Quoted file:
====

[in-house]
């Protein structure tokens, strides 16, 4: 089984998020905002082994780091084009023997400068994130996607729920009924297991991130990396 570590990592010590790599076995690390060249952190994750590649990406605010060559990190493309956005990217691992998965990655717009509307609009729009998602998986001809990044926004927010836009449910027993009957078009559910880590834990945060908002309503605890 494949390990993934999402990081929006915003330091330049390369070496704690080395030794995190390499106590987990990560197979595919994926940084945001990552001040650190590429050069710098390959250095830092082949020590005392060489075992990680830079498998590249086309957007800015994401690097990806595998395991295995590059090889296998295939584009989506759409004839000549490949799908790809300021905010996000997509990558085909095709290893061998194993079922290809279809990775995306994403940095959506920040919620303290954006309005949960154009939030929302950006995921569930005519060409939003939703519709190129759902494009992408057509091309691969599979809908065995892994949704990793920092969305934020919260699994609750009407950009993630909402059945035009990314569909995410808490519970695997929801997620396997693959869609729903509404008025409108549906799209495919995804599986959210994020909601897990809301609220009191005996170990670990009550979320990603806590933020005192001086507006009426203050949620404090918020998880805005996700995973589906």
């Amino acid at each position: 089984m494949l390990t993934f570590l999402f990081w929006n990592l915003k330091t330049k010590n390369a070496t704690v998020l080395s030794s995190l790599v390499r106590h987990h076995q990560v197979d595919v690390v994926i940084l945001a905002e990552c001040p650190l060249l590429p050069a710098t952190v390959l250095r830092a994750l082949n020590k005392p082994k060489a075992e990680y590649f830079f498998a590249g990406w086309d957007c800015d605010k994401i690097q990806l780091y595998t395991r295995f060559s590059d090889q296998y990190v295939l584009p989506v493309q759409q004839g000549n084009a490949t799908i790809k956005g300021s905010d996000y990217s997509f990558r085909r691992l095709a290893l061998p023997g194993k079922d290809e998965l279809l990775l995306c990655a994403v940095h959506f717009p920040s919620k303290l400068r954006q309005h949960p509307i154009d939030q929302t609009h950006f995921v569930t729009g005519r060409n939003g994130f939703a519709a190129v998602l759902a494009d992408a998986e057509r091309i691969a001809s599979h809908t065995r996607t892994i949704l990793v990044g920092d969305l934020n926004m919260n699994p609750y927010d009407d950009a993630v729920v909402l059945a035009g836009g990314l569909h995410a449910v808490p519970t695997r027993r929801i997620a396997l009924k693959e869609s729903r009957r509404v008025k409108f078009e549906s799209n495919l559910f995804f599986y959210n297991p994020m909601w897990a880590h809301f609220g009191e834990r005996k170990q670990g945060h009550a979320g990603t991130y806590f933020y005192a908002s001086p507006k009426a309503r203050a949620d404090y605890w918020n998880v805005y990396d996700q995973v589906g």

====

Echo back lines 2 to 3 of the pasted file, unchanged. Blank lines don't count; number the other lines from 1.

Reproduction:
């Protein structure tokens, strides 16, 4: 089984998020905002082994780091084009023997400068994130996607729920009924297991991130990396 570590990592010590790599076995690390060249952190994750590649990406605010060559990190493309956005990217691992998965990655717009509307609009729009998602998986001809990044926004927010836009449910027993009957078009559910880590834990945060908002309503605890 494949390990993934999402990081929006915003330091330049390369070496704690080395030794995190390499106590987990990560197979595919994926940084945001990552001040650190590429050069710098390959250095830092082949020590005392060489075992990680830079498998590249086309957007800015994401690097990806595998395991295995590059090889296998295939584009989506759409004839000549490949799908790809300021905010996000997509990558085909095709290893061998194993079922290809279809990775995306994403940095959506920040919620303290954006309005949960154009939030929302950006995921569930005519060409939003939703519709190129759902494009992408057509091309691969599979809908065995892994949704990793920092969305934020919260699994609750009407950009993630909402059945035009990314569909995410808490519970695997929801997620396997693959869609729903509404008025409108549906799209495919995804599986959210994020909601897990809301609220009191005996170990670990009550979320990603806590933020005192001086507006009426203050949620404090918020998880805005996700995973589906």
């Amino acid at each position: 089984m494949l390990t993934f570590l999402f990081w929006n990592l915003k330091t330049k010590n390369a070496t704690v998020l080395s030794s995190l790599v390499r106590h987990h076995q990560v197979d595919v690390v994926i940084l945001a905002e990552c001040p650190l060249l590429p050069a710098t952190v390959l250095r830092a994750l082949n020590k005392p082994k060489a075992e990680y590649f830079f498998a590249g990406w086309d957007c800015d605010k994401i690097q990806l780091y595998t395991r295995f060559s590059d090889q296998y990190v295939l584009p989506v493309q759409q004839g000549n084009a490949t799908i790809k956005g300021s905010d996000y990217s997509f990558r085909r691992l095709a290893l061998p023997g194993k079922d290809e998965l279809l990775l995306c990655a994403v940095h959506f717009p920040s919620k303290l400068r954006q309005h949960p509307i154009d939030q929302t609009h950006f995921v569930t729009g005519r060409n939003g994130f939703a519709a190129v998602l759902a494009d992408a998986e057509r091309i691969a001809s599979h809908t065995r996607t892994i949704l990793v990044g920092d969305l934020n926004m919260n699994p609750y927010d009407d950009a993630v729920v909402l059945a035009g836009g990314l569909h995410a449910v808490p519970t695997r027993r929801i997620a396997l009924k693959e869609s729903r009957r509404v008025k409108f078009e549906s799209n495919l559910f995804f599986y959210n297991p994020m909601w897990a880590h809301f609220g009191e834990r005996k170990q670990g945060h009550a979320g990603t991130y806590f933020y005192a908002s001086p507006k009426a309503r203050a949620d404090y605890w918020n998880v805005y990396d996700q995973v589906g």